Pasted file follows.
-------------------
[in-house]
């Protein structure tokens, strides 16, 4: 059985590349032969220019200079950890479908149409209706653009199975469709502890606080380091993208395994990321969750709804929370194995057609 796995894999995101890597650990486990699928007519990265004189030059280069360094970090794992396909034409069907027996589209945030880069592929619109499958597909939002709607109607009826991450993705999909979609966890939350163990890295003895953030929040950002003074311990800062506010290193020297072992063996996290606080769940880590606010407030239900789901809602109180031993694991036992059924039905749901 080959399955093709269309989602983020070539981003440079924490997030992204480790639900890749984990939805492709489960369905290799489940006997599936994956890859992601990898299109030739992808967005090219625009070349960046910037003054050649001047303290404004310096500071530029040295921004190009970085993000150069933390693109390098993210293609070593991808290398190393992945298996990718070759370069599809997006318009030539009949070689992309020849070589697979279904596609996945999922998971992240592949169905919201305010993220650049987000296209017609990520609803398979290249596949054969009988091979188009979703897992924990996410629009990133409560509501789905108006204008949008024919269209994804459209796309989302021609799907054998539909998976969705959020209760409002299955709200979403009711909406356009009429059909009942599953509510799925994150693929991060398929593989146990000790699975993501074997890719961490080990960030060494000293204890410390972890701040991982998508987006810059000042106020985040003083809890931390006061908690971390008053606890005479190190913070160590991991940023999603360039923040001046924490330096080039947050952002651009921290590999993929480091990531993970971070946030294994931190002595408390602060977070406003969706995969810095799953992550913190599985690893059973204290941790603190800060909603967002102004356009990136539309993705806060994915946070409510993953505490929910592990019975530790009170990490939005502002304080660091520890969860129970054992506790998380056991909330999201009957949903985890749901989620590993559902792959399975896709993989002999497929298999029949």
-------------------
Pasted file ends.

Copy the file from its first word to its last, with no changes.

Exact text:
[in-house]
């Protein structure tokens, strides 16, 4: 059985590349032969220019200079950890479908149409209706653009199975469709502890606080380091993208395994990321969750709804929370194995057609 796995894999995101890597650990486990699928007519990265004189030059280069360094970090794992396909034409069907027996589209945030880069592929619109499958597909939002709607109607009826991450993705999909979609966890939350163990890295003895953030929040950002003074311990800062506010290193020297072992063996996290606080769940880590606010407030239900789901809602109180031993694991036992059924039905749901 080959399955093709269309989602983020070539981003440079924490997030992204480790639900890749984990939805492709489960369905290799489940006997599936994956890859992601990898299109030739992808967005090219625009070349960046910037003054050649001047303290404004310096500071530029040295921004190009970085993000150069933390693109390098993210293609070593991808290398190393992945298996990718070759370069599809997006318009030539009949070689992309020849070589697979279904596609996945999922998971992240592949169905919201305010993220650049987000296209017609990520609803398979290249596949054969009988091979188009979703897992924990996410629009990133409560509501789905108006204008949008024919269209994804459209796309989302021609799907054998539909998976969705959020209760409002299955709200979403009711909406356009009429059909009942599953509510799925994150693929991060398929593989146990000790699975993501074997890719961490080990960030060494000293204890410390972890701040991982998508987006810059000042106020985040003083809890931390006061908690971390008053606890005479190190913070160590991991940023999603360039923040001046924490330096080039947050952002651009921290590999993929480091990531993970971070946030294994931190002595408390602060977070406003969706995969810095799953992550913190599985690893059973204290941790603190800060909603967002102004356009990136539309993705806060994915946070409510993953505490929910592990019975530790009170990490939005502002304080660091520890969860129970054992506790998380056991909330999201009957949903985890749901989620590993559902792959399975896709993989002999497929298999029949």